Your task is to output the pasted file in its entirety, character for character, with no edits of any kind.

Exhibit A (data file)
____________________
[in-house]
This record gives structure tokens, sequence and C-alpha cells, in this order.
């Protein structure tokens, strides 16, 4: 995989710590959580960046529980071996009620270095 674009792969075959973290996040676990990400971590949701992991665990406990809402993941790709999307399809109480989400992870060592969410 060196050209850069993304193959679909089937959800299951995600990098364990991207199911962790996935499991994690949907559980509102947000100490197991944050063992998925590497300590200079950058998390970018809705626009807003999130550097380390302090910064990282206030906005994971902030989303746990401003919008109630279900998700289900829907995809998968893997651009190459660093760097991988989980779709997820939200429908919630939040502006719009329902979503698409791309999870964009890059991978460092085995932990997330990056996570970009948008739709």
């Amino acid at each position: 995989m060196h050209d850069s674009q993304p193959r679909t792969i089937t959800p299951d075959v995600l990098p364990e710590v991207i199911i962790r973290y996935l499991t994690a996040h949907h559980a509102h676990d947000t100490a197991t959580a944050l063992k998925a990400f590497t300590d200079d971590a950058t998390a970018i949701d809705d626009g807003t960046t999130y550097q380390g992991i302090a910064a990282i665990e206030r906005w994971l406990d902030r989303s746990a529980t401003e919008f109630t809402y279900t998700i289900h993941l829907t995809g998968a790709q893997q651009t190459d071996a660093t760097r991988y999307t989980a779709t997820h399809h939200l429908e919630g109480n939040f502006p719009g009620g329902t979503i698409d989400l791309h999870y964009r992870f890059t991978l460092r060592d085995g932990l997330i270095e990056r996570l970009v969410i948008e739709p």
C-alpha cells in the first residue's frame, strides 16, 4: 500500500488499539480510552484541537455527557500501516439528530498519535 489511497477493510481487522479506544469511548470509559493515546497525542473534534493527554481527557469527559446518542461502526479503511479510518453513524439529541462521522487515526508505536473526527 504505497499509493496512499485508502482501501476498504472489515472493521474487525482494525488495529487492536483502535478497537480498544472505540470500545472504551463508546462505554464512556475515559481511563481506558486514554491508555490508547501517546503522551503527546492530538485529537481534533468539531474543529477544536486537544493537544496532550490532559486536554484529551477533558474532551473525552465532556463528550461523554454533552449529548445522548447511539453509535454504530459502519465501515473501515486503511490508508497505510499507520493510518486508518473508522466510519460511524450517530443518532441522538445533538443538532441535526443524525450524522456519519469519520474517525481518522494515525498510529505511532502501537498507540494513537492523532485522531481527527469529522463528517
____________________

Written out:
[in-house]
This record gives structure tokens, sequence and C-alpha cells, in this order.
């Protein structure tokens, strides 16, 4: 995989710590959580960046529980071996009620270095 674009792969075959973290996040676990990400971590949701992991665990406990809402993941790709999307399809109480989400992870060592969410 060196050209850069993304193959679909089937959800299951995600990098364990991207199911962790996935499991994690949907559980509102947000100490197991944050063992998925590497300590200079950058998390970018809705626009807003999130550097380390302090910064990282206030906005994971902030989303746990401003919008109630279900998700289900829907995809998968893997651009190459660093760097991988989980779709997820939200429908919630939040502006719009329902979503698409791309999870964009890059991978460092085995932990997330990056996570970009948008739709």
């Amino acid at each position: 995989m060196h050209d850069s674009q993304p193959r679909t792969i089937t959800p299951d075959v995600l990098p364990e710590v991207i199911i962790r973290y996935l499991t994690a996040h949907h559980a509102h676990d947000t100490a197991t959580a944050l063992k998925a990400f590497t300590d200079d971590a950058t998390a970018i949701d809705d626009g807003t960046t999130y550097q380390g992991i302090a910064a990282i665990e206030r906005w994971l406990d902030r989303s746990a529980t401003e919008f109630t809402y279900t998700i289900h993941l829907t995809g998968a790709q893997q651009t190459d071996a660093t760097r991988y999307t989980a779709t997820h399809h939200l429908e919630g109480n939040f502006p719009g009620g329902t979503i698409d989400l791309h999870y964009r992870f890059t991978l460092r060592d085995g932990l997330i270095e990056r996570l970009v969410i948008e739709p």
C-alpha cells in the first residue's frame, strides 16, 4: 500500500488499539480510552484541537455527557500501516439528530498519535 489511497477493510481487522479506544469511548470509559493515546497525542473534534493527554481527557469527559446518542461502526479503511479510518453513524439529541462521522487515526508505536473526527 504505497499509493496512499485508502482501501476498504472489515472493521474487525482494525488495529487492536483502535478497537480498544472505540470500545472504551463508546462505554464512556475515559481511563481506558486514554491508555490508547501517546503522551503527546492530538485529537481534533468539531474543529477544536486537544493537544496532550490532559486536554484529551477533558474532551473525552465532556463528550461523554454533552449529548445522548447511539453509535454504530459502519465501515473501515486503511490508508497505510499507520493510518486508518473508522466510519460511524450517530443518532441522538445533538443538532441535526443524525450524522456519519469519520474517525481518522494515525498510529505511532502501537498507540494513537492523532485522531481527527469529522463528517